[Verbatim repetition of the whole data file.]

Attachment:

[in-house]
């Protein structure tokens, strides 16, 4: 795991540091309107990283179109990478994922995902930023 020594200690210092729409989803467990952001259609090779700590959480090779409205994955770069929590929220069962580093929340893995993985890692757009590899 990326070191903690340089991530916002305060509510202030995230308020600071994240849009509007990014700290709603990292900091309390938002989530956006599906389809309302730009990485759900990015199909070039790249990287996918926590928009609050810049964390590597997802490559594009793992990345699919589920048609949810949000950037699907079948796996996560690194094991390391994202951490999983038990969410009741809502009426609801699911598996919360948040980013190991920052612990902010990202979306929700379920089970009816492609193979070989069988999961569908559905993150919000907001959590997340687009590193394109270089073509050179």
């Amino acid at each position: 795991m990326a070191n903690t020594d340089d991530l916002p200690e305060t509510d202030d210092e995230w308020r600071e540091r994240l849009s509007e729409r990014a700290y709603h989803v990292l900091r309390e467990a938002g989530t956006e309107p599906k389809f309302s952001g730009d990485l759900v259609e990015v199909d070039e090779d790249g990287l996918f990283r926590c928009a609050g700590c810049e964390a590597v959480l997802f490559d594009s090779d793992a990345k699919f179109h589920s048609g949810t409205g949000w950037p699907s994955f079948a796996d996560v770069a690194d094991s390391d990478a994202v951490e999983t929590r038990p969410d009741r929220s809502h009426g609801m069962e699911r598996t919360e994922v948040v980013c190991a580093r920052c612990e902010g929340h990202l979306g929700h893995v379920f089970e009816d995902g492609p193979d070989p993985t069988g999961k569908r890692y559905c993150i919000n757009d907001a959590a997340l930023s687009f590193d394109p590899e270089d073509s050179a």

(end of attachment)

[in-house]
């Protein structure tokens, strides 16, 4: 795991540091309107990283179109990478994922995902930023 020594200690210092729409989803467990952001259609090779700590959480090779409205994955770069929590929220069962580093929340893995993985890692757009590899 990326070191903690340089991530916002305060509510202030995230308020600071994240849009509007990014700290709603990292900091309390938002989530956006599906389809309302730009990485759900990015199909070039790249990287996918926590928009609050810049964390590597997802490559594009793992990345699919589920048609949810949000950037699907079948796996996560690194094991390391994202951490999983038990969410009741809502009426609801699911598996919360948040980013190991920052612990902010990202979306929700379920089970009816492609193979070989069988999961569908559905993150919000907001959590997340687009590193394109270089073509050179």
């Amino acid at each position: 795991m990326a070191n903690t020594d340089d991530l916002p200690e305060t509510d202030d210092e995230w308020r600071e540091r994240l849009s509007e729409r990014a700290y709603h989803v990292l900091r309390e467990a938002g989530t956006e309107p599906k389809f309302s952001g730009d990485l759900v259609e990015v199909d070039e090779d790249g990287l996918f990283r926590c928009a609050g700590c810049e964390a590597v959480l997802f490559d594009s090779d793992a990345k699919f179109h589920s048609g949810t409205g949000w950037p699907s994955f079948a796996d996560v770069a690194d094991s390391d990478a994202v951490e999983t929590r038990p969410d009741r929220s809502h009426g609801m069962e699911r598996t919360e994922v948040v980013c190991a580093r920052c612990e902010g929340h990202l979306g929700h893995v379920f089970e009816d995902g492609p193979d070989p993985t069988g999961k569908r890692y559905c993150i919000n757009d907001a959590a997340l930023s687009f590193d394109p590899e270089d073509s050179a």